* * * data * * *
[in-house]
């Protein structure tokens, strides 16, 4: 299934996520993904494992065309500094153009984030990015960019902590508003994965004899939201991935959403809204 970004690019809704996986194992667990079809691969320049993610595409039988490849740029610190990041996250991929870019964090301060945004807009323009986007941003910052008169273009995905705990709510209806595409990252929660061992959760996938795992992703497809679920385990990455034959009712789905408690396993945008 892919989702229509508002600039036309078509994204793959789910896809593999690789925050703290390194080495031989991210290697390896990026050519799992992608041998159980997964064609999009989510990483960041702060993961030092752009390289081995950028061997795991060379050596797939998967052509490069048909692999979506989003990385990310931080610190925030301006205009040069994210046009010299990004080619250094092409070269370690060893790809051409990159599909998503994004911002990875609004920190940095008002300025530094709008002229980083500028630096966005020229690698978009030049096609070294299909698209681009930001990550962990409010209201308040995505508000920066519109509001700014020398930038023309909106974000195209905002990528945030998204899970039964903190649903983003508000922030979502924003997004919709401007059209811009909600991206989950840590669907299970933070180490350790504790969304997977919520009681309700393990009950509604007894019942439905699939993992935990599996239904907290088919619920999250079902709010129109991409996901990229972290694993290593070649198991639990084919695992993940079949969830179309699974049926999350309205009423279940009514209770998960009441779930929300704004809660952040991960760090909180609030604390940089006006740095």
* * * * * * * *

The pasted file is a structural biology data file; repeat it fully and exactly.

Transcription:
[in-house]
């Protein structure tokens, strides 16, 4: 299934996520993904494992065309500094153009984030990015960019902590508003994965004899939201991935959403809204 970004690019809704996986194992667990079809691969320049993610595409039988490849740029610190990041996250991929870019964090301060945004807009323009986007941003910052008169273009995905705990709510209806595409990252929660061992959760996938795992992703497809679920385990990455034959009712789905408690396993945008 892919989702229509508002600039036309078509994204793959789910896809593999690789925050703290390194080495031989991210290697390896990026050519799992992608041998159980997964064609999009989510990483960041702060993961030092752009390289081995950028061997795991060379050596797939998967052509490069048909692999979506989003990385990310931080610190925030301006205009040069994210046009010299990004080619250094092409070269370690060893790809051409990159599909998503994004911002990875609004920190940095008002300025530094709008002229980083500028630096966005020229690698978009030049096609070294299909698209681009930001990550962990409010209201308040995505508000920066519109509001700014020398930038023309909106974000195209905002990528945030998204899970039964903190649903983003508000922030979502924003997004919709401007059209811009909600991206989950840590669907299970933070180490350790504790969304997977919520009681309700393990009950509604007894019942439905699939993992935990599996239904907290088919619920999250079902709010129109991409996901990229972290694993290593070649198991639990084919695992993940079949969830179309699974049926999350309205009423279940009514209770998960009441779930929300704004809660952040991960760090909180609030604390940089006006740095």